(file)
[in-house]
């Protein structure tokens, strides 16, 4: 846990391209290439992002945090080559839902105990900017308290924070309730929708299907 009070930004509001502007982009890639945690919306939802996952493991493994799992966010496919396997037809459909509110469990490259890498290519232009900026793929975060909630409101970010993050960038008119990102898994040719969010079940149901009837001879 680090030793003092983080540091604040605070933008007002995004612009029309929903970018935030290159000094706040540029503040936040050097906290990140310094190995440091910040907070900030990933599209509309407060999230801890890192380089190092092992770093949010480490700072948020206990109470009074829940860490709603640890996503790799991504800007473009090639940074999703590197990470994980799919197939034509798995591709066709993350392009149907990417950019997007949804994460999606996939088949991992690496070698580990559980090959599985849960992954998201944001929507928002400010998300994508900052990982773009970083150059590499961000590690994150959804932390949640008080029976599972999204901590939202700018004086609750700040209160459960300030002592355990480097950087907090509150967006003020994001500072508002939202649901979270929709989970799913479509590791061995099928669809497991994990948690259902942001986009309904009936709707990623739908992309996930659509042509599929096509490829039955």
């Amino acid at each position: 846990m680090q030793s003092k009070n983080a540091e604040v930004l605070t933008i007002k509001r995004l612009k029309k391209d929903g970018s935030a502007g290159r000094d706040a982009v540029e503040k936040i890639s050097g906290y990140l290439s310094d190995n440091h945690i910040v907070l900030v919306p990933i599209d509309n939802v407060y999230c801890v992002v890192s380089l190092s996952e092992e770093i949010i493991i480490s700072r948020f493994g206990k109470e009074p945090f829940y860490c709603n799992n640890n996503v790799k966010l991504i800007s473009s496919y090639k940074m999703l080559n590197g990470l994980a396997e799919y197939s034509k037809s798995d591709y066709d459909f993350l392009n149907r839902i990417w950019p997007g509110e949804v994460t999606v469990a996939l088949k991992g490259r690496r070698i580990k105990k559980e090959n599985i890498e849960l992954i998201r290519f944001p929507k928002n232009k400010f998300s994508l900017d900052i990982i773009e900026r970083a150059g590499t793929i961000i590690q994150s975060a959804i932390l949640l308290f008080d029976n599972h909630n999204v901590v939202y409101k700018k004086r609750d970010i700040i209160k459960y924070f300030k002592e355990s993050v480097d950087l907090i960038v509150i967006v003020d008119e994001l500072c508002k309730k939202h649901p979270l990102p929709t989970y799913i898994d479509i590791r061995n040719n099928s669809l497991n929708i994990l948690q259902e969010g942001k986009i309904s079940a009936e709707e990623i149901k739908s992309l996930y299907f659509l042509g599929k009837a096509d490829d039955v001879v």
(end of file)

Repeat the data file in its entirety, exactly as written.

[in-house]
């Protein structure tokens, strides 16, 4: 846990391209290439992002945090080559839902105990900017308290924070309730929708299907 009070930004509001502007982009890639945690919306939802996952493991493994799992966010496919396997037809459909509110469990490259890498290519232009900026793929975060909630409101970010993050960038008119990102898994040719969010079940149901009837001879 680090030793003092983080540091604040605070933008007002995004612009029309929903970018935030290159000094706040540029503040936040050097906290990140310094190995440091910040907070900030990933599209509309407060999230801890890192380089190092092992770093949010480490700072948020206990109470009074829940860490709603640890996503790799991504800007473009090639940074999703590197990470994980799919197939034509798995591709066709993350392009149907990417950019997007949804994460999606996939088949991992690496070698580990559980090959599985849960992954998201944001929507928002400010998300994508900052990982773009970083150059590499961000590690994150959804932390949640008080029976599972999204901590939202700018004086609750700040209160459960300030002592355990480097950087907090509150967006003020994001500072508002939202649901979270929709989970799913479509590791061995099928669809497991994990948690259902942001986009309904009936709707990623739908992309996930659509042509599929096509490829039955």
């Amino acid at each position: 846990m680090q030793s003092k009070n983080a540091e604040v930004l605070t933008i007002k509001r995004l612009k029309k391209d929903g970018s935030a502007g290159r000094d706040a982009v540029e503040k936040i890639s050097g906290y990140l290439s310094d190995n440091h945690i910040v907070l900030v919306p990933i599209d509309n939802v407060y999230c801890v992002v890192s380089l190092s996952e092992e770093i949010i493991i480490s700072r948020f493994g206990k109470e009074p945090f829940y860490c709603n799992n640890n996503v790799k966010l991504i800007s473009s496919y090639k940074m999703l080559n590197g990470l994980a396997e799919y197939s034509k037809s798995d591709y066709d459909f993350l392009n149907r839902i990417w950019p997007g509110e949804v994460t999606v469990a996939l088949k991992g490259r690496r070698i580990k105990k559980e090959n599985i890498e849960l992954i998201r290519f944001p929507k928002n232009k400010f998300s994508l900017d900052i990982i773009e900026r970083a150059g590499t793929i961000i590690q994150s975060a959804i932390l949640l308290f008080d029976n599972h909630n999204v901590v939202y409101k700018k004086r609750d970010i700040i209160k459960y924070f300030k002592e355990s993050v480097d950087l907090i960038v509150i967006v003020d008119e994001l500072c508002k309730k939202h649901p979270l990102p929709t989970y799913i898994d479509i590791r061995n040719n099928s669809l497991n929708i994990l948690q259902e969010g942001k986009i309904s079940a009936e709707e990623i149901k739908s992309l996930y299907f659509l042509g599929k009837a096509d490829d039955v001879v």